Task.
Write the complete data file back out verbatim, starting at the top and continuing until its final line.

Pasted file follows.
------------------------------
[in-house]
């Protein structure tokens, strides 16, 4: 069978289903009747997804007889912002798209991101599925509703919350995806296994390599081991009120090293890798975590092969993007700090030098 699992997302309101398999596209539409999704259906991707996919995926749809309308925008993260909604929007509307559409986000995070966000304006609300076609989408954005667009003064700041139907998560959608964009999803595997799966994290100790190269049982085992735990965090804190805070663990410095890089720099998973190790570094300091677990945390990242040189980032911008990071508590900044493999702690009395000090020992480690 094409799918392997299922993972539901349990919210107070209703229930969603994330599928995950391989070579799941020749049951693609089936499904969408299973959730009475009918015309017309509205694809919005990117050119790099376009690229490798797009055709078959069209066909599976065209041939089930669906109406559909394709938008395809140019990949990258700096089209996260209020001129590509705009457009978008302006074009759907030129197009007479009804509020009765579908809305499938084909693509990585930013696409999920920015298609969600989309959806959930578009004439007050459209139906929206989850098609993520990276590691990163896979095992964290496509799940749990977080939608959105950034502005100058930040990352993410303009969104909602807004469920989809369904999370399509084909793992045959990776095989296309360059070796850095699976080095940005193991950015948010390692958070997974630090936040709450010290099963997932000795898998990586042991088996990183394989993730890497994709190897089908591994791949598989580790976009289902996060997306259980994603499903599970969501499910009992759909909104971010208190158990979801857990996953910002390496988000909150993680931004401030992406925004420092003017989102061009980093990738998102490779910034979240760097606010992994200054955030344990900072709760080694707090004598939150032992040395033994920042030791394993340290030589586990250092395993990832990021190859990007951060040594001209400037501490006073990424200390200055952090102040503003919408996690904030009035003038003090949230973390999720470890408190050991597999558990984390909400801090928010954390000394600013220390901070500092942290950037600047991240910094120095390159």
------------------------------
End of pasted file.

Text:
[in-house]
């Protein structure tokens, strides 16, 4: 069978289903009747997804007889912002798209991101599925509703919350995806296994390599081991009120090293890798975590092969993007700090030098 699992997302309101398999596209539409999704259906991707996919995926749809309308925008993260909604929007509307559409986000995070966000304006609300076609989408954005667009003064700041139907998560959608964009999803595997799966994290100790190269049982085992735990965090804190805070663990410095890089720099998973190790570094300091677990945390990242040189980032911008990071508590900044493999702690009395000090020992480690 094409799918392997299922993972539901349990919210107070209703229930969603994330599928995950391989070579799941020749049951693609089936499904969408299973959730009475009918015309017309509205694809919005990117050119790099376009690229490798797009055709078959069209066909599976065209041939089930669906109406559909394709938008395809140019990949990258700096089209996260209020001129590509705009457009978008302006074009759907030129197009007479009804509020009765579908809305499938084909693509990585930013696409999920920015298609969600989309959806959930578009004439007050459209139906929206989850098609993520990276590691990163896979095992964290496509799940749990977080939608959105950034502005100058930040990352993410303009969104909602807004469920989809369904999370399509084909793992045959990776095989296309360059070796850095699976080095940005193991950015948010390692958070997974630090936040709450010290099963997932000795898998990586042991088996990183394989993730890497994709190897089908591994791949598989580790976009289902996060997306259980994603499903599970969501499910009992759909909104971010208190158990979801857990996953910002390496988000909150993680931004401030992406925004420092003017989102061009980093990738998102490779910034979240760097606010992994200054955030344990900072709760080694707090004598939150032992040395033994920042030791394993340290030589586990250092395993990832990021190859990007951060040594001209400037501490006073990424200390200055952090102040503003919408996690904030009035003038003090949230973390999720470890408190050991597999558990984390909400801090928010954390000394600013220390901070500092942290950037600047991240910094120095390159």